Tito Simon

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b. Keith Foster, c.1948, St. Mary, Jamaica, West Indies. Tito Simon left Jamaica in 1961 to start a new life in the UK. His early involvement in the music industry came in the mid-60s with Dandy Livingstone,…
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Artist Biography by

b. Keith Foster, c.1948, St. Mary, Jamaica, West Indies. Tito Simon left Jamaica in 1961 to start a new life in the UK. His early involvement in the music industry came in the mid-60s with Dandy Livingstone, recording together as Sugar And Dandy. Their hits included ‘Let’s Ska’ and ‘Heaven Knows’. The duo decided to pursue solo careers and Simon quickly became disillusioned with the recording industry. A two-year sabbatical followed, but in 1967 he was enticed back into the industry, supporting top soul performers on their European tours. He also recorded the self-produced ‘Suddenly’ as Sugar Simone, a soul tune that was an ineffectual attempt at a crossover hit. The b-side of the release, ‘King Without A Throne’, proved to be the more popular tune within the West Indian community and resulted in a significant hit. In 1972 Simon returned to Jamaica, where he began an association with Clancy Eccles, recording the popular ‘Easy Come Easy Go’, followed by a string of hits including ‘You Can’t Be Serious’, ‘I’ll Be True To You’ and ‘She Aint Nothing But The Real Thing’.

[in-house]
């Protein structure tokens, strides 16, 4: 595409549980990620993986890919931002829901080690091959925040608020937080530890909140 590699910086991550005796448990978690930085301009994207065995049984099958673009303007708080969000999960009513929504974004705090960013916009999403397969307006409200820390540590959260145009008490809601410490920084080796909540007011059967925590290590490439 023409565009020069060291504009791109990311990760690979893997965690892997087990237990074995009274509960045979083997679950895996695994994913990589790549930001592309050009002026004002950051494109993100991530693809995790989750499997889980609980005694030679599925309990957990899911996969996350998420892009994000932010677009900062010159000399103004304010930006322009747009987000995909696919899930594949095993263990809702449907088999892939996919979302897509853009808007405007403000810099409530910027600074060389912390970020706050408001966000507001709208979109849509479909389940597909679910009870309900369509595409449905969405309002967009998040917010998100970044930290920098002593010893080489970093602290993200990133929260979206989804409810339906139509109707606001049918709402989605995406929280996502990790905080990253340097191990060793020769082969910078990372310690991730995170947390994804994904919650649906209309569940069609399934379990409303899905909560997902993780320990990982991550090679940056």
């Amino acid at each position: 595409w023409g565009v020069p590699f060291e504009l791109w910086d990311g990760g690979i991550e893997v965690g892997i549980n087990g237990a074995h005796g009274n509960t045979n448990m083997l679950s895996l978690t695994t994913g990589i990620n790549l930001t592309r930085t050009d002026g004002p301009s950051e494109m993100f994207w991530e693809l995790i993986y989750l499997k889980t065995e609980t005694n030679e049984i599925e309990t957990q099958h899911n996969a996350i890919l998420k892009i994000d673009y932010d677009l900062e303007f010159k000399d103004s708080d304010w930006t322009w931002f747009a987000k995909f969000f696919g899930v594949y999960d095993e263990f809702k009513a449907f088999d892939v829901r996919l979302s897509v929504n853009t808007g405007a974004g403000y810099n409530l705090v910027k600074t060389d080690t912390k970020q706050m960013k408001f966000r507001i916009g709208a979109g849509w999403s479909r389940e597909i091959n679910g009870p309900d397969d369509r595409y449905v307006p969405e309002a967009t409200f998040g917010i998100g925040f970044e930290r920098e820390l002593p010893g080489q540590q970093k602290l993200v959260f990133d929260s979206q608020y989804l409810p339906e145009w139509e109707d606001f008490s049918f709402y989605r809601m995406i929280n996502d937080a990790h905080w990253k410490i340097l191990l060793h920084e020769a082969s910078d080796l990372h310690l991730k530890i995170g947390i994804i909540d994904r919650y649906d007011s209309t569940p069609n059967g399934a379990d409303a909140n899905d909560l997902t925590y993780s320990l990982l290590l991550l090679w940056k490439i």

In 1973 Simon was featured in a Trojan Records catalogue that was produced to coincide with the West Indian cricket team’s summer tour of the UK. In it, he was reported to be optimistic about the forthcoming release of Build It Up, which was also the title of his latest single release; the album surfaced as Just Tito Simon in 1974. A year later he almost crossed over into the UK pop chart with ‘This Monday Morning Feeling’, which made a brief appearance on the radio playlists. Trojan added three tracks to his album and re-released the compilation as This Monday Morning Feeling. On parting company with Trojan, he joined the Jama group alongside Pat Rhoden and B.B. Seaton, where he recorded ‘Running Back For More’. By 1978 his singles ‘Please Talk To Me’ and ‘Things Will Be Better’ were worthy hits for Pearl Productions, although the partnership was short-lived. In 1983, recording with the Sus Band, his rendition of ‘Can’t Stop Loving You’ was an indication of his enduring talent. Simon has recorded under a number of aliases, including Lance Hannibal, Jackie Foster, Les Foster and Calva L. Foster, in addition to those already mentioned.